France loses AAA rating as euro governments downgraded
France has lost its top AAA credit rating from Standard & Poor’s and many other eurozone governments have also been downgraded by the ratings agency.
Rumours of S&P’s move prompted stock markets to fall earlier in the day.
London’s FTSE 100 ended the day down 0.5% and Frankfurt’s Dax 0.6%, while the Dow Jones in New York fell 0.7%, although it was widely expected that the ratings cuts were coming.
Italy and Spain were also downgraded, but Germany kept its AAA rating.
Austria, like France has lost its top AAA rating, and been downgraded to AA+. Its economy exports a lot to recession-struck Italy, while its banks are facing losses on subsidiaries they own in financially troubled Hungary.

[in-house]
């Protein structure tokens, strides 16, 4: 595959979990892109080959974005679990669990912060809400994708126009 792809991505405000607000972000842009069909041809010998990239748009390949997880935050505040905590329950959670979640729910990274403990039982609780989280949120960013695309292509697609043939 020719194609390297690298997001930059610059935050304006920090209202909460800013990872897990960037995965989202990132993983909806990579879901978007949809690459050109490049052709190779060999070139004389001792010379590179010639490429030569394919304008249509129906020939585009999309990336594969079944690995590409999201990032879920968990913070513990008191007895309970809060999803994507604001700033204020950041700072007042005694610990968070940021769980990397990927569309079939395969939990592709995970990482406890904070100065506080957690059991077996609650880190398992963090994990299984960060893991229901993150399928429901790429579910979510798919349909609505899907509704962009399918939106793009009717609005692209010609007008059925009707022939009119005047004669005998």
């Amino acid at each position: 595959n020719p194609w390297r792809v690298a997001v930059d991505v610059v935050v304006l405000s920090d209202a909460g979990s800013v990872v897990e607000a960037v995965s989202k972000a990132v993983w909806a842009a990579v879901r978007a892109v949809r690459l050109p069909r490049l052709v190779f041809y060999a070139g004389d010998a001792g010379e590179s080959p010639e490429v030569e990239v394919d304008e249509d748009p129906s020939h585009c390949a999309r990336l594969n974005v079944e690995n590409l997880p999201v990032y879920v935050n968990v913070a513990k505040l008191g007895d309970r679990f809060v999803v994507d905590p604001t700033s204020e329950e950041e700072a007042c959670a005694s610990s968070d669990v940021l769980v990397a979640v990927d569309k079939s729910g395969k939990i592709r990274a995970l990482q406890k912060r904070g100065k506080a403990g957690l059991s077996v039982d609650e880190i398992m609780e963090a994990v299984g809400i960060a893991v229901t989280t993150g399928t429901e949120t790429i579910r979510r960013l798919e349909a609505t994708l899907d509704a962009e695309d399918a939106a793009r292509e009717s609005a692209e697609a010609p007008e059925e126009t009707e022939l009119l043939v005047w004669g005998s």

Most other governments are on lower ratings already. S&P’s rating of Italy - currently at the epicentre of the crisis - has been cut two notches from A to BBB+.
French Finance Minister Francois Baroin confirmed the news about his own country ahead of S&P’s announcement on Friday night.
“It’s not good news, but it’s not a catastrophe,” Mr Baroin said following emergency talks called by President Nicolas Sarkozy with the prime minister and other key ministers.
He said the French government was not planning any additional spending cuts or tax rises as a result of the downgrade: “It’s not ratings agencies that decide French policy.”
France is being downgraded just one notch by S&P, to AA+.
The country still has a top AAA rating from the other two main ratings agencies, Moody’s and Fitch.